Recent Department of Justice (“DOJ” or “Department”) activity on bribery in Mexico and Latin America sends a warning and provides a roadmap to companies doing business there. By following the roadmap, companies may escape prosecution (or at least the imposition of a monitor) by enhancing their compliance programs. While there is no guarantee that either prosecution or a monitor can be avoided, compliance program improvements are well worth the effort. First let’s review key takeaways from DOJ enforcement activity and then outline areas to focus your organization’s compliance program.
First, in May 2023, Pfizer disclosed that that DOJ’s Foreign Corrupt Practices Act (“FCPA”) unit had made an informal request for documents related to its operations in Mexico. This followed disclosures of similar requests in 2019 related to operations in Russia and an expansion of that request in 2020 to operations in China.
In 2012, Pfizer paid DOJ and the Securities and Exchange Commission (“SEC”) $60 million and entered a deferred prosecution agreement for bribing officials in multiple countries. The 2012 agreement recognized Pfizer’s:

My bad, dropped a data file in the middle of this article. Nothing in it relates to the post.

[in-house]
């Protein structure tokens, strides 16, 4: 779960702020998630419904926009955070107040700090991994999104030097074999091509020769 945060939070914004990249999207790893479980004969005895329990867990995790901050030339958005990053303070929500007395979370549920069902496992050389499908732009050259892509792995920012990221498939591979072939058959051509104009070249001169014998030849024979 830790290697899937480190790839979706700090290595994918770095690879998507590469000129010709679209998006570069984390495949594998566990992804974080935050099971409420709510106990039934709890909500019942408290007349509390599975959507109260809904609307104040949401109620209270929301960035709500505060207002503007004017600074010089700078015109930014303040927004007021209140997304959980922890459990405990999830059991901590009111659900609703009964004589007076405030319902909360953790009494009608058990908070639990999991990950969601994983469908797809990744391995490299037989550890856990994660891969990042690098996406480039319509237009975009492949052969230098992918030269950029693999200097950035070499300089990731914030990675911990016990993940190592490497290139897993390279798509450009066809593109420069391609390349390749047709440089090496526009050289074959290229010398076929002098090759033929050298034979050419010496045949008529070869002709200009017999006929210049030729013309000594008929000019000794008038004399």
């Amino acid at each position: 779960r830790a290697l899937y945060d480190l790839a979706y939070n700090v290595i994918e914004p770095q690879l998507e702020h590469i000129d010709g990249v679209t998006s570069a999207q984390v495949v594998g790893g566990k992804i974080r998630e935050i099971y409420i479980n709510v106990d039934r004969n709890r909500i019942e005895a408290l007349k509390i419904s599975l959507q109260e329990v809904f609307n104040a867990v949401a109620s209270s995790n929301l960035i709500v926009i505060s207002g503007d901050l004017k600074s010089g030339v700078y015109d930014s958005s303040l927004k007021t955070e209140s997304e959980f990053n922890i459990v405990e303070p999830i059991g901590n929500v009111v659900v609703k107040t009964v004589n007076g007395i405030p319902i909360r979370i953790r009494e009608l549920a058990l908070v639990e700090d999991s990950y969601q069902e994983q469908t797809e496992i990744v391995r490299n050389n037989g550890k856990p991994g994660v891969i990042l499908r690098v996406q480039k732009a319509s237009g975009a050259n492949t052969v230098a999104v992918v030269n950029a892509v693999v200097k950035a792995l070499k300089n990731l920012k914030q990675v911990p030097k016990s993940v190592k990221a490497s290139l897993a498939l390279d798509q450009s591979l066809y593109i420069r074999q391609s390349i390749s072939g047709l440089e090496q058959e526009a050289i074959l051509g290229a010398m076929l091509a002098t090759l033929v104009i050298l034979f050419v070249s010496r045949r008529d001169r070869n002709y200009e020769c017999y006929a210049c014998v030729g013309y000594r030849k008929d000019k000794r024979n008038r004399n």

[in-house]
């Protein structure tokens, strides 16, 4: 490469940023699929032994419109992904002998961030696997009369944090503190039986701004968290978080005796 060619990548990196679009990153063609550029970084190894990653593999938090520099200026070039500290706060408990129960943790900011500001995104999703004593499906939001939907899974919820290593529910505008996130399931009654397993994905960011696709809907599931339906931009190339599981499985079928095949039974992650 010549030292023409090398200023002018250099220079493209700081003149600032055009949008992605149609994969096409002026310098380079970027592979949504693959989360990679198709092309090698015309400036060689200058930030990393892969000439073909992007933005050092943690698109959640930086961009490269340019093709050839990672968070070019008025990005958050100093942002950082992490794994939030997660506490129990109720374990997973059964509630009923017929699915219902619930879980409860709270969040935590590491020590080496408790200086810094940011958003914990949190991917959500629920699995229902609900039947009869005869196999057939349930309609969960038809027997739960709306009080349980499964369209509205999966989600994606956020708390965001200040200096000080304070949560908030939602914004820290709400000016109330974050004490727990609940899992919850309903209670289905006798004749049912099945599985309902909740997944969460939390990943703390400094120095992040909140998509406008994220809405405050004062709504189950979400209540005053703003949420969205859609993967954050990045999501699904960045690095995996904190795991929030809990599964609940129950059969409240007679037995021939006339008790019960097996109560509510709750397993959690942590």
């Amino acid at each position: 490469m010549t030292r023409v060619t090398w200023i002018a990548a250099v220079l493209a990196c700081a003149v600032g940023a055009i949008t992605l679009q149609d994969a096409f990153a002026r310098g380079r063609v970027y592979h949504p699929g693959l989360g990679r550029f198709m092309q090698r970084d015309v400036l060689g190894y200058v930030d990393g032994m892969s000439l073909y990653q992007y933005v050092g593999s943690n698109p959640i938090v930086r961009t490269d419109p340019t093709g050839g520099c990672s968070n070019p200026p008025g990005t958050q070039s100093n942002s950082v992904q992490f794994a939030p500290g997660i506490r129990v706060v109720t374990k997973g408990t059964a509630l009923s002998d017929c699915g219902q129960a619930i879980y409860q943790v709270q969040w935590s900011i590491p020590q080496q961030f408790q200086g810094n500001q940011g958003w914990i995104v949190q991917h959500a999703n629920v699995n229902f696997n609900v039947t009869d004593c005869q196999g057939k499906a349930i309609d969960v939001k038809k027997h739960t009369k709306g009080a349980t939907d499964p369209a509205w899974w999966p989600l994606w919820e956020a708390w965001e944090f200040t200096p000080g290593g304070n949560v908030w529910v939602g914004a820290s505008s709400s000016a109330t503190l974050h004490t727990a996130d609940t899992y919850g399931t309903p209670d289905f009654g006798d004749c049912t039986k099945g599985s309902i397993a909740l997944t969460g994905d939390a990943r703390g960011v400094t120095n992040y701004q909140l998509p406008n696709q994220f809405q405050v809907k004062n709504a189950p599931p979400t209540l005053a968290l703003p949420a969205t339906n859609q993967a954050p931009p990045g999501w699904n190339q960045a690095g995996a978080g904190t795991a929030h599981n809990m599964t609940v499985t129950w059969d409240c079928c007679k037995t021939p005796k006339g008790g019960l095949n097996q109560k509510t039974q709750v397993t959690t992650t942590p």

- Timely voluntary disclosure;
- Thorough and wide-reaching self-investigation;
- Significant cooperation;
- Early and extensive remediation efforts; and
- Substantial and continuing improvements . . . to its global anticorruption procedures.
For these reasons, DOJ did not require a monitor, but the agreement with Pfizer required periodic reporting “to the department on implementation of its remediation and enhanced compliance efforts.” The agreement also required Pfizer “to continue to implement rigorous internal controls and cooperate fully with the department.” Provided Pfizer has fully implemented the agreement, it should be well positioned to address DOJ’s recent inquiry related to Mexico.
DOJ has recognized these same considerations in resolving other matters in Mexico. In a recent case, DOJ declined to prosecute Lifecore Biomedical, Inc., a U.S.-based biotech firm, for violations of the FCPA. In declining to prosecute or impose a monitor, DOJ cited the following factors under its Corporate Enforcement Policy in its decision:
- Timely and voluntary disclosure within three months of first learning about the misconduct;